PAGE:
Snowpiercer: or How I Learned to Stop Worrying and Love the Train

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On a recent episode of Screen Junkies’ Movie Fights, guest Mike Carlson picked “Snowpiercer” as the film of 2014 that should have been nominated for an Oscar.  After seeing and passing over it many times on Netflix, Mike’s arguments for this film pushed me over the edge.  And I am so glad he did.
I was blown away by this film!  In our modern world of dystopian Y.A. fiction fodder it is unique to see a multi-layered story as this one.  So, a quick synopsis: in response to global warming, the world governments disperse a chemical into the atmosphere to strengthen the ozone (yeah, that screams disaster).  It works too well and instead sends the world into a new ice age killing off all life on Earth.  The only survivors board a train whose original purpose was a luxury liner which travels the globe.  There of course is hierarchy on the train (first class, coach, etc.) which overtime turns into a bitter caste system.  This exposition is quickly taken care of in the credit sequence so we can jump in with no waste into the story: the rebellion of the “tail end” people to overthrowing the engine.
Now this all may sound like a story you’ve heard before but “Snowpiercer” is so brilliantly executed you’ll think the dystopian concept couldn’t be told any other way.  It also is as diverse as the train which it’s set.  Based on a French graphic novel, written, directed and produced by a Korean crew and prominently starring British and American actors.  The best way to describe this movie is that it is Asian cinema with English-speaking actors.  The pacing, humor and (sometimes) melodrama of scenes are what I have seen with other Asian films.  And the twists are numerous and shocking – leaving the viewer unsure from the beginning where it is going.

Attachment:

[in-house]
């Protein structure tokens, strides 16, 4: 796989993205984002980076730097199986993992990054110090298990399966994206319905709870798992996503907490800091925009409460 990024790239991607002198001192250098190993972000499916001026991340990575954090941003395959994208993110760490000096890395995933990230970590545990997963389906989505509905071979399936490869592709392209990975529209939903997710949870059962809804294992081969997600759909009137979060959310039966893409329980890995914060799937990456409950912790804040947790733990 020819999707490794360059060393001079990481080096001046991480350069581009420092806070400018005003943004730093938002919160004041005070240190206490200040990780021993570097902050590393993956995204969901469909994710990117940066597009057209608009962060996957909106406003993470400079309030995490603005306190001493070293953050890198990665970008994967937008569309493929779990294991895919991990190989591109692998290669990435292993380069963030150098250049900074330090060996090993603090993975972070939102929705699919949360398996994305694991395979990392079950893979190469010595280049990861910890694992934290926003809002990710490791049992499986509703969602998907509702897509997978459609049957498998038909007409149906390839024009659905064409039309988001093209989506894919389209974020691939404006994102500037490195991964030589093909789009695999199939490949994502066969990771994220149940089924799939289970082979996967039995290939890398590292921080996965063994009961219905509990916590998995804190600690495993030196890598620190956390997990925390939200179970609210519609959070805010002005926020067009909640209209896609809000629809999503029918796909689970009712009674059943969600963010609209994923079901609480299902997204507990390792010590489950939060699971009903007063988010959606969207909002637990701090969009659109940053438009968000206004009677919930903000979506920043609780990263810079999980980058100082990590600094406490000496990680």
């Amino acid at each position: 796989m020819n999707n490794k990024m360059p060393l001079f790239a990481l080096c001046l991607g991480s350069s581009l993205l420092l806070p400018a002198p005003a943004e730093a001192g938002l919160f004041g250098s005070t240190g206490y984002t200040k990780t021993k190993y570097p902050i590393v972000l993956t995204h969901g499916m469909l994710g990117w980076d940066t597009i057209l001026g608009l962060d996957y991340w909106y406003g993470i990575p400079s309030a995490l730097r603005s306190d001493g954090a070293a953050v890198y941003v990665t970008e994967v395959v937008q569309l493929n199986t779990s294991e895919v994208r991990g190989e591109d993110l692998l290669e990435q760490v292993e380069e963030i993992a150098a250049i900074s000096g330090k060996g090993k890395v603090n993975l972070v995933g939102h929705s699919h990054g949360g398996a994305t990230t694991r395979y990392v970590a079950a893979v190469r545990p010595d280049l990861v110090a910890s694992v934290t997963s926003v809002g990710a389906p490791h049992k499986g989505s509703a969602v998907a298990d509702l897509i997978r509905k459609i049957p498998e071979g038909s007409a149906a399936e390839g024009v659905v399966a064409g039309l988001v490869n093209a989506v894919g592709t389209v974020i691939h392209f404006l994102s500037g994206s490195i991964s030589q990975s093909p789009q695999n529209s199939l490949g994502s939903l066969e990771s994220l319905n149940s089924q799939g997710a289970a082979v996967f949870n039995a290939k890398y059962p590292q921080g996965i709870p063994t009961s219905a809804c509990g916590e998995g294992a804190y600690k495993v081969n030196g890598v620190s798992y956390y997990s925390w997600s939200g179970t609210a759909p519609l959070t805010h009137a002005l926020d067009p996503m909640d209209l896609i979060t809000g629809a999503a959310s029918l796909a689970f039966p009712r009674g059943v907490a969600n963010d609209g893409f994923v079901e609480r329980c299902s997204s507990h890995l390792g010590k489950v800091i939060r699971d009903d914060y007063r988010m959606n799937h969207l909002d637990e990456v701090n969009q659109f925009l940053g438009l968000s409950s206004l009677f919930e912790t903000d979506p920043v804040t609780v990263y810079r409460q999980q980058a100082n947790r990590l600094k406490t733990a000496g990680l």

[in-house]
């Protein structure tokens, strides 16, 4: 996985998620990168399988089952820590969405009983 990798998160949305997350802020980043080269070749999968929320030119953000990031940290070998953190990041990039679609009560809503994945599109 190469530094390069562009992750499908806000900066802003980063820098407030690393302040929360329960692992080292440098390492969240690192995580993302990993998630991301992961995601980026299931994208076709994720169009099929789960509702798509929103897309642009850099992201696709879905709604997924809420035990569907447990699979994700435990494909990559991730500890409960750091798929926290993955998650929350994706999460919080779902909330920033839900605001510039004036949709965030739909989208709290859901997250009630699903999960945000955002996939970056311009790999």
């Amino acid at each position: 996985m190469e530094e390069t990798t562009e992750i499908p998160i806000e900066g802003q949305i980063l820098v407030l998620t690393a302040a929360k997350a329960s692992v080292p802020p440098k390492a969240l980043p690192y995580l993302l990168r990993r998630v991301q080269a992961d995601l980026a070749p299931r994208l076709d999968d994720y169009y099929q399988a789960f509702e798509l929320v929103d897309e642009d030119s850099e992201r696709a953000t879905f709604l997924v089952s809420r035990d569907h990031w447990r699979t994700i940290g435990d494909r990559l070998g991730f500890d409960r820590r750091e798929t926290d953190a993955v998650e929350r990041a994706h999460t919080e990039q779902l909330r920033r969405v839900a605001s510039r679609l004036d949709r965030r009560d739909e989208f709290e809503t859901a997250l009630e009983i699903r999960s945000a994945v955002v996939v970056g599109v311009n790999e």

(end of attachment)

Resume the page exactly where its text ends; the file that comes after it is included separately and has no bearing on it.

Story aside, the strongest attribute about “Snowpiercer” is the cast.  All are great: John Hurt (Hellboy, V for Vendetta), Kang ho-Song (The Host), Jamie Bell (Jumper, new Fantastic Four franchise), Octavia Spencer (The Help) and Chris Evans who sets himself far apart from his Captain America role as the rebel leader Curtis.
By far though, the best performance is Tilda Swinton.  Many times you have to remind yourself that the character on screen is Swinton and not just because of the thick glasses, fake teeth and heavy accent.  The part was rumored to be originally written for John C. Reilly, but negotiations fell through leaving a very masculine part to be played by a female.  All in all, the biggest upset of the Oscar season was that Tilda Swinton was not nominated for Supporting Actress.
As I write this, I am currently snowed in (ironic I know).  So please take the time this cold weekend to watch this quintessential ‘snowed-in’ movie.  You’ll be glad I gave you that push.

MicahSnowpiercer: or How I Learned to Stop Worrying and Love the Train

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